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The identification of incidental pancreas cystic lesions (PCLs) has increased in recent decades with the expanded use and improved sensitivity of cross-sectional imaging. Because the overall risk of malignancy associated with PCLs is low, yet the relative morbidity of pancreatic surgery is high, evidence-based guidelines are necessary for appropriate surveillance and management. Therefore, this article provides a review of existing guidelines regarding surveillance and management of PCLs and highlights recent advances in the diagnostic evaluation of cysts and the postresection management of mucinous lesions.
There are 5 main guidelines related to the management of PCLs: the American Gastrointestinal Association (AGA) guidelines, the American College of Gastroenterology (ACG) guidelines, the American College of Radiology (ACR) recommendations, the European evidence-based guidelines, and the International Association of Pancreatology (IAP)/Fukuoka guidelines. These guidelines are based on retrospective studies that do not account or control for most tumor- and patient-specific factors. These guidelines also vary in scope, recommendations for surgical resection vs surveillance, as well as duration and type of follow-up.
Conclusions and Relevance
PCL guidelines should be viewed within the context of the data limitations on which they are based. PCL subtype-specific guidelines on surveillance and treatment are needed. In the future, the integration of cyst-specific genomic analysis, as well as evolutions in advanced diagnostic tools, such as cyst fluid next-generation sequencing and EUS-guided confocal laser endomicroscopy, may also better inform treatment guidelines. Owing to the current low-quality evidence on which many guidelines are based and the inherent morbidity of pancreas surgery, it is imperative that patients with PCLs are referred to institutions with advanced diagnostics and a multidisciplinary approach to patient surveillance and management.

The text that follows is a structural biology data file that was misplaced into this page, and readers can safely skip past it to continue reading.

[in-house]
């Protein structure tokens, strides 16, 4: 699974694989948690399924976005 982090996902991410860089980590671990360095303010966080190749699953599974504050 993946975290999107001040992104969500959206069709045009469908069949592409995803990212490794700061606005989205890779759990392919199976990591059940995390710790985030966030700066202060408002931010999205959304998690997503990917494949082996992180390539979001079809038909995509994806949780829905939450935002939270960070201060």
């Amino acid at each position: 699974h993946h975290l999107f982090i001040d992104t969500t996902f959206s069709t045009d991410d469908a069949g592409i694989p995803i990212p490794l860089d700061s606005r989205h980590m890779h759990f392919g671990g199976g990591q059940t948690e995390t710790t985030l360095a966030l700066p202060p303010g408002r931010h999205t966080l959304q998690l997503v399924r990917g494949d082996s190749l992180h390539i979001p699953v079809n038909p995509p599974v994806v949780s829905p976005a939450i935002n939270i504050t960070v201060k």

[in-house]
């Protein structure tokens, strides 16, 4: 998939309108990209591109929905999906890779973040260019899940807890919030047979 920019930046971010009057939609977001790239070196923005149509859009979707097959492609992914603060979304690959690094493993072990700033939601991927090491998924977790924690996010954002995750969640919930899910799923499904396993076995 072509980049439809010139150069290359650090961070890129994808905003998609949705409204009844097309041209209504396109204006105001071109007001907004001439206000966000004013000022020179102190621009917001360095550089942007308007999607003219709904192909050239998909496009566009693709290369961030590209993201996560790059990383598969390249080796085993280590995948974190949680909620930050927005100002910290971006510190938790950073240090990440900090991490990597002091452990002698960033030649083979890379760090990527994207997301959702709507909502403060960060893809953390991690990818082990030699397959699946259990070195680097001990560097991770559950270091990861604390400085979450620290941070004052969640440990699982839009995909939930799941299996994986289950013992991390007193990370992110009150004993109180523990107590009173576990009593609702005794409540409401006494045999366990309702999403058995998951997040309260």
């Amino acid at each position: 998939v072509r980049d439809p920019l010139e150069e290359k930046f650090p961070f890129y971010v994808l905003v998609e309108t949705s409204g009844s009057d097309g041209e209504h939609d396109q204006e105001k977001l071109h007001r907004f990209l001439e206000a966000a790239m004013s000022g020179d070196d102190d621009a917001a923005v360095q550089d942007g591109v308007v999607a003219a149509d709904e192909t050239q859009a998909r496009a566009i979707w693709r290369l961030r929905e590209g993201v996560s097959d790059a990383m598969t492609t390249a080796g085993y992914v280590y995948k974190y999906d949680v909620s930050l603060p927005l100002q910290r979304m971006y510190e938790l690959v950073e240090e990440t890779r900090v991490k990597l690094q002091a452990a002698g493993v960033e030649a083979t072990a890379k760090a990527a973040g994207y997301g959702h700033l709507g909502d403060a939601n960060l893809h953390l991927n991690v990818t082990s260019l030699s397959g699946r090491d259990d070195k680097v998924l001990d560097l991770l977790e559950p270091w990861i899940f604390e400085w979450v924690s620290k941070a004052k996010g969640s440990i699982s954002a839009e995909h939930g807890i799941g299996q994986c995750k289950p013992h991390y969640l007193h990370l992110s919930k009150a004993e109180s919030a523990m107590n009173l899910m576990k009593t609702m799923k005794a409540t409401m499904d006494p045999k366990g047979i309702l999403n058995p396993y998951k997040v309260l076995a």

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CME Disclosure Statement: Unless noted, all individuals in control of content reported no relevant financial relationships. If applicable, all relevant financial relationships have been mitigated.
Accepted for Publication: March 24, 2022.
Published Online: June 22, 2022. doi:10.1001/jamasurg.2022.2232
Corresponding Author: Timothy M. Pawlik, MD, PhD, MPH, MTS, MBA, Department of Surgery, The Ohio State University Wexner Medical Center, 395 W 12th Ave, Ste 670, Columbus, OH 43210 (email@example.com).
Author Contributions: Dr Pawlik had full access to all of the data in the study and takes responsibility for the integrity of the data and the accuracy of the data analysis. Drs Aziz and Acher are considered co–first authors of this work.
Concept and design: Aziz, Acher, Krishna, Pawlik.
Acquisition, analysis, or interpretation of data: Acher, Cloyd, Pawlik.
Drafting of the manuscript: All authors.
Critical revision of the manuscript for important intellectual content: All authors.
Administrative, technical, or material support: Aziz, Acher, Pawlik.
Supervision: Krishna, Pawlik.
Conflict of Interest Disclosures: Dr Krishna reported receiving grants from Mauna Kea Technologies during the conduct of the study. No other disclosures were reported.
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